22 Mar 4 Key Phases of Product Design
In this article, I would like to show you the four phases that are undertaken in a product design project. Designing and developing a new product or packaging is always a journey and having a clear idea of what to expect from it is important for anyone who wants to bring their idea to market. I divide such projects into 4 key stages when working with my clients. Each stage generates its own result. Note: The inventors/companies/startups bring the product idea, so the following stages relate to its development.
1. Conceptualisation phase
This is the first key part of the process. When a client approaches us with an idea, usually, they have some form of background research they conducted, already know the market, their potential competitors, their vision about the product roughly defined. In this stage, we get to know everything about their idea and expand on the knowledge gathered, and use that information to create a design concept, a sketch that will communicate what the product will do, how it will do it and what it’s going to look like.
2. Design phase
In this phase, we build on the knowledge and drawings we generated in the previous stage and begin developing the concept using 3D modelling software. We will usually define the colour, form, materials, dimensions, basically all the necessary visual and functional properties of the product in this phase. We will make a 3D model that will be the closest to the final product as possible. We will take into consideration assembly/disassembly, sustainability and potential end manufacturing process if required. Once, we have a finished CAD model, we can move on to the validation and prototyping phase.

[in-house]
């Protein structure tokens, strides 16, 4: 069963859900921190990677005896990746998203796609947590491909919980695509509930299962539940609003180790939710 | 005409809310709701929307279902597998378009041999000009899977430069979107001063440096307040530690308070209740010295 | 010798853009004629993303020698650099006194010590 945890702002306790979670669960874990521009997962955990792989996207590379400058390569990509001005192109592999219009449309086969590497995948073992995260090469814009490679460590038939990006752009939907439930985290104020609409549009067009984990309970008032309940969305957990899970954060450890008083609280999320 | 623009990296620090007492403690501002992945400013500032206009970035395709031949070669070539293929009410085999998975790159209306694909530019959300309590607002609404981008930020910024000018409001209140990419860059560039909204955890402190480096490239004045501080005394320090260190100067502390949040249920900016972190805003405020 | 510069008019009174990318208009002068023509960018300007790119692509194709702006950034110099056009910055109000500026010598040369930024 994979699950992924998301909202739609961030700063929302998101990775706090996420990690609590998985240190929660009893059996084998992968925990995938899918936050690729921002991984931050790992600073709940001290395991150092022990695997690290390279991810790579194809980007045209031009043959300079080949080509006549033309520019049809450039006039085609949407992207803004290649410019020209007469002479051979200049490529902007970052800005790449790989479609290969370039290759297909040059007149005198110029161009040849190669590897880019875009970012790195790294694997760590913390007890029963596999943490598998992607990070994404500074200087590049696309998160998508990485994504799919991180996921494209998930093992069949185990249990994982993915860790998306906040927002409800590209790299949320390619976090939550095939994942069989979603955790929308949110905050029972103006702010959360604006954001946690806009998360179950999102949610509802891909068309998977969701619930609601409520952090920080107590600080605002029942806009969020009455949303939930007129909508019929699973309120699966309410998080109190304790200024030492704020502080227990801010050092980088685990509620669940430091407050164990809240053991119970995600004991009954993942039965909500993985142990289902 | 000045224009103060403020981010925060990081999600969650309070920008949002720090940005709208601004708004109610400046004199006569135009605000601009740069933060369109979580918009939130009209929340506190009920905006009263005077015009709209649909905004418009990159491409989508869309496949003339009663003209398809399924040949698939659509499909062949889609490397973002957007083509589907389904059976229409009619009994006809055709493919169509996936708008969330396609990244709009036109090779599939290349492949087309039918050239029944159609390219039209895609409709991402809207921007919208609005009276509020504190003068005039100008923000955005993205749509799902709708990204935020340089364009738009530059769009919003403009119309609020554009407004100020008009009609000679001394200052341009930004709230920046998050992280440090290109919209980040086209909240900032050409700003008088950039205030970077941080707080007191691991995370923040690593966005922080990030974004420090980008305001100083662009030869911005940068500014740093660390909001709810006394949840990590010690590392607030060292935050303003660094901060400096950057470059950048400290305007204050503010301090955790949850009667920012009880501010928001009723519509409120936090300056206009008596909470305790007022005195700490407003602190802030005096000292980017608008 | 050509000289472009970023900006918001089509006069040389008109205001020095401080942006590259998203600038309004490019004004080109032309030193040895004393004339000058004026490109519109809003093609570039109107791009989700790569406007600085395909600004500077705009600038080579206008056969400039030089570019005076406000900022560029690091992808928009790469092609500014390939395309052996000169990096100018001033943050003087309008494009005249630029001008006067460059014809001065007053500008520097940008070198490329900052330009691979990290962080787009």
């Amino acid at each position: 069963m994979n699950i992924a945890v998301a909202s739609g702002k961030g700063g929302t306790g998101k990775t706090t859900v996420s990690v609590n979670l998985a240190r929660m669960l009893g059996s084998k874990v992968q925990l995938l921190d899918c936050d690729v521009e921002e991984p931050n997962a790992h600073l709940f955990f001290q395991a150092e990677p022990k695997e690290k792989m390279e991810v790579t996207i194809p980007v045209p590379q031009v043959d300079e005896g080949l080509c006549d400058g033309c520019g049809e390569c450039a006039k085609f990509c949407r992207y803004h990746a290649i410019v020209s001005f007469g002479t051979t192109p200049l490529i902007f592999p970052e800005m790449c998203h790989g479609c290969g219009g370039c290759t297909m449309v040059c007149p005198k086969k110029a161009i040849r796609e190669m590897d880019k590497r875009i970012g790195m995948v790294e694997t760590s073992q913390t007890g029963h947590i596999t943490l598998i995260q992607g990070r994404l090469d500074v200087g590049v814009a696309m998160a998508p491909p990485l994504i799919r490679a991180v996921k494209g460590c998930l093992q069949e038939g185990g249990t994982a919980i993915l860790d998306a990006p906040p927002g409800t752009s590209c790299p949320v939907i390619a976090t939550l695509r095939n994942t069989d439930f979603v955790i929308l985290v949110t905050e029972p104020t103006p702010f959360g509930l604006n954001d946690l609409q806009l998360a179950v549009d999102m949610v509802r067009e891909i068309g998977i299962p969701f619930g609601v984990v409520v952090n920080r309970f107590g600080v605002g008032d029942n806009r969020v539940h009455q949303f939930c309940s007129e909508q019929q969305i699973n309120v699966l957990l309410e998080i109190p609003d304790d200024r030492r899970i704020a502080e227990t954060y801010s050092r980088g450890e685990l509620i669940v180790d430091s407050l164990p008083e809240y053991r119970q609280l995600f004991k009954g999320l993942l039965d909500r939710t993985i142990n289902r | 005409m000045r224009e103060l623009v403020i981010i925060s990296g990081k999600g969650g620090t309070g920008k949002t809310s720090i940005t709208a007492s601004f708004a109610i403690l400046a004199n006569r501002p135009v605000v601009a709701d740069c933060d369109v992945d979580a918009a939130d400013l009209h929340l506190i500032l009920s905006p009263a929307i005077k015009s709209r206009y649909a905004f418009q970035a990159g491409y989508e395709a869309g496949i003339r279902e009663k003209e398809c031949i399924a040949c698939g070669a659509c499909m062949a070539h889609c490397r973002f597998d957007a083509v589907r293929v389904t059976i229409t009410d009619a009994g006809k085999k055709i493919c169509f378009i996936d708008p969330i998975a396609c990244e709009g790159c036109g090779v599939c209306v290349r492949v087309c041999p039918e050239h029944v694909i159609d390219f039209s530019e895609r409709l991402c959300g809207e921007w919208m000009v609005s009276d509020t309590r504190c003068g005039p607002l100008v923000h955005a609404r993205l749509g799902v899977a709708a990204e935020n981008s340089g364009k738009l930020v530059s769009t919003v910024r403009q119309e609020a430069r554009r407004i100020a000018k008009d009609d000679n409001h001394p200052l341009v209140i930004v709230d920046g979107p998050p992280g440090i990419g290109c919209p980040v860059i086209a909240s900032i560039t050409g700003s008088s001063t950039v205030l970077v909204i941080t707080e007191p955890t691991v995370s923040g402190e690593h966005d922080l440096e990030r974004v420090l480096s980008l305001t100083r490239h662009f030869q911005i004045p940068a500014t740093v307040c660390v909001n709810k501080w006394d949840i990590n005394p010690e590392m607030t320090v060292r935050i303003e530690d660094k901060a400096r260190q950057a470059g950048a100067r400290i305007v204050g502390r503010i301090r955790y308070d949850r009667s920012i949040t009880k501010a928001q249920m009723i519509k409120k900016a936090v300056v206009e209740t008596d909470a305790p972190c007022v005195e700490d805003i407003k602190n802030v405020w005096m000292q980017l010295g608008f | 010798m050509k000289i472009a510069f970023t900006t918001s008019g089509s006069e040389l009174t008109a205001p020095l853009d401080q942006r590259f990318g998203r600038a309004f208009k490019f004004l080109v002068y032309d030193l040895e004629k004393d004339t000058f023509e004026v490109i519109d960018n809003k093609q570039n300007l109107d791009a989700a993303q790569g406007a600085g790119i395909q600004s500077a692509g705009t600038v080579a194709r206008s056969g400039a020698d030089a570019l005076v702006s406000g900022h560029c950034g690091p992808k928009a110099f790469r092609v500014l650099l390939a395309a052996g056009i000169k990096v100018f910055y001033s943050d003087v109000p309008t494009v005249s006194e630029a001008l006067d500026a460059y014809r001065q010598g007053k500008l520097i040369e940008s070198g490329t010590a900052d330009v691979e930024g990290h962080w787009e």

3. Prototyping phase
Here is when we take a very important leap in turning an idea, a model and a dream into a physical and tangible invention. It’s a very exciting process. Seeing it go from the previous phases to something that stands, inspires and functions is amazing for all parties involved. The prototype development has its own unique process and consists of multiple iterations. We also use various prototyping technology involving 3D printing, CNC machining, vacuum casting or simple paper prototyping. Overall, this phase gives us valuable feedback and validates the knowledge we had generated in the previous stages. Sometimes, the prototype shows us new information that requires us to go back to the previous stages to make certain improvements or changes. Once we have a prototype that meets all requirements, we move into the handover phase.
4. Handover phase
In the final stage of our product design, we generate project documentation including 2D drawings and source files of the final models that will enable your manufacturer to produce the parts and understand the assembly. Sometimes there will be feedback from the manufacturer about some aspects of the design, which might require making some changes. Once this process is finished, we hand it over and then it’s in the hands of the manufacturer to produce it according to our drawings and supply you with the final assembly.
So, here we have it. This is, more or less, the process of developing the product’s design. Sometimes, the project requires the industrial designer’s supervision over the manufacturing process or assistance in the post-manufacturing and marketing stage. However, most of the time the work ends with the handover, where the development of the product design is finalised.